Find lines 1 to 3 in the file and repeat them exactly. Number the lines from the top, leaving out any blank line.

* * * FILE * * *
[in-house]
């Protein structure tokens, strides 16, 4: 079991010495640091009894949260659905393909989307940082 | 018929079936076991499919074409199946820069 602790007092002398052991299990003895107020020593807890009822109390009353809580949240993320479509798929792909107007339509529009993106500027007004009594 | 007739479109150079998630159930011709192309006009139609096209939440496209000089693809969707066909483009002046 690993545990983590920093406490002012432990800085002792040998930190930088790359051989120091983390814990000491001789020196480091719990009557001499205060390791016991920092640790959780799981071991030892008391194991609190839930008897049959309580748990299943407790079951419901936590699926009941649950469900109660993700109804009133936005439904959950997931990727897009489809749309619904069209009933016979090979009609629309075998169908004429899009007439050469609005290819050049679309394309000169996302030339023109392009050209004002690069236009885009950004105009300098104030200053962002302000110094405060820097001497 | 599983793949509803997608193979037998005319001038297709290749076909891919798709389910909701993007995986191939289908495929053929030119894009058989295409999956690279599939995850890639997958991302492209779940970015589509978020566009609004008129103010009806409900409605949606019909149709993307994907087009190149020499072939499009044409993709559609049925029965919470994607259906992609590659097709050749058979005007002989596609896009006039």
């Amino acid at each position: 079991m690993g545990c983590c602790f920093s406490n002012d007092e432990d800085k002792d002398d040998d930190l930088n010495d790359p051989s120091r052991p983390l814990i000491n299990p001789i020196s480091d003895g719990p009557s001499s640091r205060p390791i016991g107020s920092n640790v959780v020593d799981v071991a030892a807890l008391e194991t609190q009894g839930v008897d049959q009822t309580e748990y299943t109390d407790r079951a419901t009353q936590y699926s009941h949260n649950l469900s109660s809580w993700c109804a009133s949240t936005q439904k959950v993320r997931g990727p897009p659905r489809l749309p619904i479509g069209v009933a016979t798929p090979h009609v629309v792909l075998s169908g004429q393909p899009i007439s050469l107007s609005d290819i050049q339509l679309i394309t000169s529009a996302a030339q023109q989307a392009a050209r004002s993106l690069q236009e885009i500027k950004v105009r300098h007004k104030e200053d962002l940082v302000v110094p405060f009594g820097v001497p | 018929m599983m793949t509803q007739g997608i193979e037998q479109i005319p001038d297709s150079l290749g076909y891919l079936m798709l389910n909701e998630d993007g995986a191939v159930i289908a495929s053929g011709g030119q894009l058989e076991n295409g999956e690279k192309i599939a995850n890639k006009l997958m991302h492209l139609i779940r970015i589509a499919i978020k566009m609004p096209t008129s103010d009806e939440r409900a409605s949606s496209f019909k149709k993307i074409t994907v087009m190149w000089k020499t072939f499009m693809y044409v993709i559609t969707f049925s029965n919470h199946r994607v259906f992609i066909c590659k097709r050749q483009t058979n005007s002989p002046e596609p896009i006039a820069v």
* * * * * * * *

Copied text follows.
[in-house]
């Protein structure tokens, strides 16, 4: 079991010495640091009894949260659905393909989307940082 | 018929079936076991499919074409199946820069 602790007092002398052991299990003895107020020593807890009822109390009353809580949240993320479509798929792909107007339509529009993106500027007004009594 | 007739479109150079998630159930011709192309006009139609096209939440496209000089693809969707066909483009002046 690993545990983590920093406490002012432990800085002792040998930190930088790359051989120091983390814990000491001789020196480091719990009557001499205060390791016991920092640790959780799981071991030892008391194991609190839930008897049959309580748990299943407790079951419901936590699926009941649950469900109660993700109804009133936005439904959950997931990727897009489809749309619904069209009933016979090979009609629309075998169908004429899009007439050469609005290819050049679309394309000169996302030339023109392009050209004002690069236009885009950004105009300098104030200053962002302000110094405060820097001497 | 599983793949509803997608193979037998005319001038297709290749076909891919798709389910909701993007995986191939289908495929053929030119894009058989295409999956690279599939995850890639997958991302492209779940970015589509978020566009609004008129103010009806409900409605949606019909149709993307994907087009190149020499072939499009044409993709559609049925029965919470994607259906992609590659097709050749058979005007002989596609896009006039």
């Amino acid at each position: 079991m690993g545990c983590c602790f920093s406490n002012d007092e432990d800085k002792d002398d040998d930190l930088n010495d790359p051989s120091r052991p983390l814990i000491n299990p001789i020196s480091d003895g719990p009557s001499s640091r205060p390791i016991g107020s920092n640790v959780v020593d799981v071991a030892a807890l008391e194991t609190q009894g839930v008897d049959q009822t309580e748990y299943t109390d407790r079951a419901t009353q936590y699926s009941h949260n649950l469900s109660s809580w993700c109804a009133s949240t936005q439904k959950v993320r997931g990727p897009p659905r489809l749309p619904i479509g069209v009933a016979t798929p090979h009609v629309v792909l075998s169908g004429q393909p899009i007439s050469l107007s609005d290819i050049q339509l679309i394309t000169s529009a996302a030339q023109q989307a392009a050209r004002s993106l690069q236009e885009i500027k950004v105009r300098h007004k104030e200053d962002l940082v302000v110094p405060f009594g820097v001497p | 018929m599983m793949t509803q007739g997608i193979e037998q479109i005319p001038d297709s150079l290749g076909y891919l079936m798709l389910n909701e998630d993007g995986a191939v159930i289908a495929s053929g011709g030119q894009l058989e076991n295409g999956e690279k192309i599939a995850n890639k006009l997958m991302h492209l139609i779940r970015i589509a499919i978020k566009m609004p096209t008129s103010d009806e939440r409900a409605s949606s496209f019909k149709k993307i074409t994907v087009m190149w000089k020499t072939f499009m693809y044409v993709i559609t969707f049925s029965n919470h199946r994607v259906f992609i066909c590659k097709r050749q483009t058979n005007s002989p002046e596609p896009i006039a820069v």